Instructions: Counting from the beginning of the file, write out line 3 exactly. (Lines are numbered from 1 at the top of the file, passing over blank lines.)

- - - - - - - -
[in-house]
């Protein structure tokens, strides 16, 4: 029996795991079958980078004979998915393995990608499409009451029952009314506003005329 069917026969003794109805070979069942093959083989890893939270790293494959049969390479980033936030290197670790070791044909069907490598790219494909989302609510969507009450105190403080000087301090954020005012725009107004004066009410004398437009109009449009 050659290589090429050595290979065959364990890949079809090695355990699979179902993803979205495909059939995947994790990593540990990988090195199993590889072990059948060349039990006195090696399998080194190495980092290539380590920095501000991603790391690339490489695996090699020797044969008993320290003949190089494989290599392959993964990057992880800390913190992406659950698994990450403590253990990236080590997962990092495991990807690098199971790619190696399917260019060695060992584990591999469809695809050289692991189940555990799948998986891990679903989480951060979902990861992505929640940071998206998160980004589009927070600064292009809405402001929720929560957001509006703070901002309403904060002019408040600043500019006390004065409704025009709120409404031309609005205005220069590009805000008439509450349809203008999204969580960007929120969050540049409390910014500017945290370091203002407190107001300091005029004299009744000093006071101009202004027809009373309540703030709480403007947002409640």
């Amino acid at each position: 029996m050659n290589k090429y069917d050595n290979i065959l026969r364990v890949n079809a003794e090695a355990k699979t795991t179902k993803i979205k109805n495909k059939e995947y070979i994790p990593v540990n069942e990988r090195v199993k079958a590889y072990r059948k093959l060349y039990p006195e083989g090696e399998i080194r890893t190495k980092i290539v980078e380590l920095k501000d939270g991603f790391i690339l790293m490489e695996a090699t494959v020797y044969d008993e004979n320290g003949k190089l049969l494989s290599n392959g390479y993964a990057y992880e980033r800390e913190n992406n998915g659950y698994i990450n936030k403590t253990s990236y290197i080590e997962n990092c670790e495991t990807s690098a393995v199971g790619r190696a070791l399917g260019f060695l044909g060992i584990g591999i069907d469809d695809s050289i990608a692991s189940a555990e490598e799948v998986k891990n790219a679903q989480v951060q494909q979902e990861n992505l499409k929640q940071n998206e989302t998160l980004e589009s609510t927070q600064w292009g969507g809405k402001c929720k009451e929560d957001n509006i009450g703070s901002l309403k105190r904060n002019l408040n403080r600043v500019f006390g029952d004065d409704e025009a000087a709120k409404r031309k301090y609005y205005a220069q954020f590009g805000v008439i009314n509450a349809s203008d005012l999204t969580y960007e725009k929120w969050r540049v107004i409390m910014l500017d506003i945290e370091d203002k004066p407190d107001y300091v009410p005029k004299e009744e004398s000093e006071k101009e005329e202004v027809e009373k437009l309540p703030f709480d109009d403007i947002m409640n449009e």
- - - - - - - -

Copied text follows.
């Amino acid at each position: 029996m050659n290589k090429y069917d050595n290979i065959l026969r364990v890949n079809a003794e090695a355990k699979t795991t179902k993803i979205k109805n495909k059939e995947y070979i994790p990593v540990n069942e990988r090195v199993k079958a590889y072990r059948k093959l060349y039990p006195e083989g090696e399998i080194r890893t190495k980092i290539v980078e380590l920095k501000d939270g991603f790391i690339l790293m490489e695996a090699t494959v020797y044969d008993e004979n320290g003949k190089l049969l494989s290599n392959g390479y993964a990057y992880e980033r800390e913190n992406n998915g659950y698994i990450n936030k403590t253990s990236y290197i080590e997962n990092c670790e495991t990807s690098a393995v199971g790619r190696a070791l399917g260019f060695l044909g060992i584990g591999i069907d469809d695809s050289i990608a692991s189940a555990e490598e799948v998986k891990n790219a679903q989480v951060q494909q979902e990861n992505l499409k929640q940071n998206e989302t998160l980004e589009s609510t927070q600064w292009g969507g809405k402001c929720k009451e929560d957001n509006i009450g703070s901002l309403k105190r904060n002019l408040n403080r600043v500019f006390g029952d004065d409704e025009a000087a709120k409404r031309k301090y609005y205005a220069q954020f590009g805000v008439i009314n509450a349809s203008d005012l999204t969580y960007e725009k929120w969050r540049v107004i409390m910014l500017d506003i945290e370091d203002k004066p407190d107001y300091v009410p005029k004299e009744e004398s000093e006071k101009e005329e202004v027809e009373k437009l309540p703030f709480d109009d403007i947002m409640n449009e």